'Can we please be self-controlled?'
Many of us sustain the notion that only the vulgar and the elected are publicly abusive. But now that it seems abuse, even the Oedipal sort, is permissible in the Indian workplace, I'm left with no 'moral' position on Bangkok's Soi Cowboy which I must daily walk past.india Updated: Mar 19, 2011 23:53 IST
Many of us sustain the notion that only the vulgar and the elected are publicly abusive. But now that it seems abuse, even the Oedipal sort, is permissible in the Indian workplace, I'm left with no 'moral' position on Bangkok's Soi Cowboy which I must daily walk past.
Law evolved from religion and I cannot but think of St Paul (though regrettably he detested women, whom he saw as Snares) in Romans 13:13: "Let us walk honestly, as in the day; not in rioting and drunkenness, not in chambering and wantonness, not in strife and envying."
Isn't it interesting how he clubs 'strife' with the rest?
Basically he's saying, "Can we please have some self-control, because without it, both you and the atmosphere you inhabit are perfectly awful."
It's not rocket science to figure that he wants overall individual self-control to promote the greatest good of the greatest number, so that social order can be a supportive context to personal salvation.
What then of the drunkenness, chambering and wantonness on Soi Cowboy?
Like other Bangkok malls, this street of CSWs too is orderly and well-behaved. No raucous cries assail my ears at any rate, as I go by.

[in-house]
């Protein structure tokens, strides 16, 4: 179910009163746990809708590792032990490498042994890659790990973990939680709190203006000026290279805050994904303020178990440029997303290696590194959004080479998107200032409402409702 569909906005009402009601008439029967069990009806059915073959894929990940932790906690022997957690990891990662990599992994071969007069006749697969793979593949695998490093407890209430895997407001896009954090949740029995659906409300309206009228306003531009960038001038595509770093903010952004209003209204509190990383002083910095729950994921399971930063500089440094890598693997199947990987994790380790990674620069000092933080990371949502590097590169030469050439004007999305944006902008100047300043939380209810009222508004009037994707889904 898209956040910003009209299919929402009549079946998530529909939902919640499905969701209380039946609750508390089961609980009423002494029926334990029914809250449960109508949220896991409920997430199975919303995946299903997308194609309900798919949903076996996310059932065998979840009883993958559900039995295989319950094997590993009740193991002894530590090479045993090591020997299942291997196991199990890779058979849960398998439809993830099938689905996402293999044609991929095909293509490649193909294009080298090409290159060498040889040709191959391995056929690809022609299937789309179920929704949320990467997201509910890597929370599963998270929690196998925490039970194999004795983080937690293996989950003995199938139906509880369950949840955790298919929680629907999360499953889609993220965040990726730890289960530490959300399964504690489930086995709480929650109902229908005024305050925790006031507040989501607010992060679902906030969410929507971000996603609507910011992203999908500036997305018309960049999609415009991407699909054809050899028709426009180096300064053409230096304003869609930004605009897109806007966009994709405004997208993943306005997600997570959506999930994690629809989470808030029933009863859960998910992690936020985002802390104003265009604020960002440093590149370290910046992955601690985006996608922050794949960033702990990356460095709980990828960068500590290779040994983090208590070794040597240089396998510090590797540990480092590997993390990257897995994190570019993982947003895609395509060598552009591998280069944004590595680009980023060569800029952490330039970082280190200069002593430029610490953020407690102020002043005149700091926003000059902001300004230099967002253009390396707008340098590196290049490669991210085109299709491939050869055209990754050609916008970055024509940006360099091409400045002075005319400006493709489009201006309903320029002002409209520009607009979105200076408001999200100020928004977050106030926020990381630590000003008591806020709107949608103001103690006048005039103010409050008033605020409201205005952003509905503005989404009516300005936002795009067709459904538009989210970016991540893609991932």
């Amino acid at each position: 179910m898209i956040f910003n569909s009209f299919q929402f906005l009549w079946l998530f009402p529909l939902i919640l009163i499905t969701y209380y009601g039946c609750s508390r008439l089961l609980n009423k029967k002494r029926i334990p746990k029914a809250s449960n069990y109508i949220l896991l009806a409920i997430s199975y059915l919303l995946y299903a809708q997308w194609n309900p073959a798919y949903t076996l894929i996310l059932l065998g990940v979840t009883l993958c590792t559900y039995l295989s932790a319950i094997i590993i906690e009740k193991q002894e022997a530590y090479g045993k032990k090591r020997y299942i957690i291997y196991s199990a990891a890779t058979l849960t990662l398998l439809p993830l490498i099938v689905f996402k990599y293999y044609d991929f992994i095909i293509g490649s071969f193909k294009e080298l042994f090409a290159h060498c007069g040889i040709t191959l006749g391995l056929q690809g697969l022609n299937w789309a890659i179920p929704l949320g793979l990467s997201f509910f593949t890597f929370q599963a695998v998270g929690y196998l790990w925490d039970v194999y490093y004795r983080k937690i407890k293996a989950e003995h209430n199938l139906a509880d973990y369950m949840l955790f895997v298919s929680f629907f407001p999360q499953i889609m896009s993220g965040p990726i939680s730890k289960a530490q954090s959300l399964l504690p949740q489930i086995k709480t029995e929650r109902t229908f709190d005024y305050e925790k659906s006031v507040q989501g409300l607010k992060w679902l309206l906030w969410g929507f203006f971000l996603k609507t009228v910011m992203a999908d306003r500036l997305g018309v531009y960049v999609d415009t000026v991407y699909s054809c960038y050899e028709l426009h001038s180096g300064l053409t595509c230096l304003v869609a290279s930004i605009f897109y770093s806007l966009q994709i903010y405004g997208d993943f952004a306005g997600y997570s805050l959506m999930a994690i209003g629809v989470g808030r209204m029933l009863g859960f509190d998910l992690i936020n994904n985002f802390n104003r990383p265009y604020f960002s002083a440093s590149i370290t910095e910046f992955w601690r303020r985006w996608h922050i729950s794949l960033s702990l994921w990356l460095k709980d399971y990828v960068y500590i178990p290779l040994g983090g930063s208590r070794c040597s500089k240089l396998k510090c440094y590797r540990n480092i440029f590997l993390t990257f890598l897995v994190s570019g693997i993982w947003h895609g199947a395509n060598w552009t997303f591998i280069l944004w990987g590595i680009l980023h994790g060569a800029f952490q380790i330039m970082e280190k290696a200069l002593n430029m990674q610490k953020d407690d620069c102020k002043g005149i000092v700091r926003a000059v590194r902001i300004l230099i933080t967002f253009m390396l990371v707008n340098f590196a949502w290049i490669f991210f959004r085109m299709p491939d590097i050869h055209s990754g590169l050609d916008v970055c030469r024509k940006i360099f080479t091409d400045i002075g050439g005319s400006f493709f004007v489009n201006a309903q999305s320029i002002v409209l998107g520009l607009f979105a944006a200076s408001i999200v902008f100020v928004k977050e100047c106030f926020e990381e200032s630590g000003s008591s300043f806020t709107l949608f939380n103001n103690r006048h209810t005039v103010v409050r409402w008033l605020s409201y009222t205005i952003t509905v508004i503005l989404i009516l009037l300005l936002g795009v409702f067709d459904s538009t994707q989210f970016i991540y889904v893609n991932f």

What would St Paul say? His logic is shot to pieces, isn't it? Can you be 'bad' in a personal pursuit while being 'good' in going about it in open quiet?
And so to another traditional Eastern position, ours: "Maintain decorum, no matter what and why."
Just consider Queen Kaikeyi, if you haven't already, so livid that Ram, not Bharat, is to be king. How correct she is, nevertheless. No nasty, vulgar scenes in public. She retreats alone into the kopa griha, the anger room.
It's wonderful how she's proper even when she's being horrible. Perhaps aspects of this two-faced culture, the old Indian double standard, have their pluses; because while righteous anger cannot be wrong, unrestrained temper even in liberal climes damages both the team and the functioning process.
That's why it feels like the beginning of the end of civilisation if the law dispenses with the common citizenry's need to manage anger and endorses instead what the Bhagavad Gita, Chapter 16, calls "demonic nature".
How are victims of road rage and workplace verbal violence supposed to avail of justice now? And will we all fit into Parliament House? St Paul has a point and so does Soi Cowboy. Do we?
Renuka Narayanan writes on religion and culture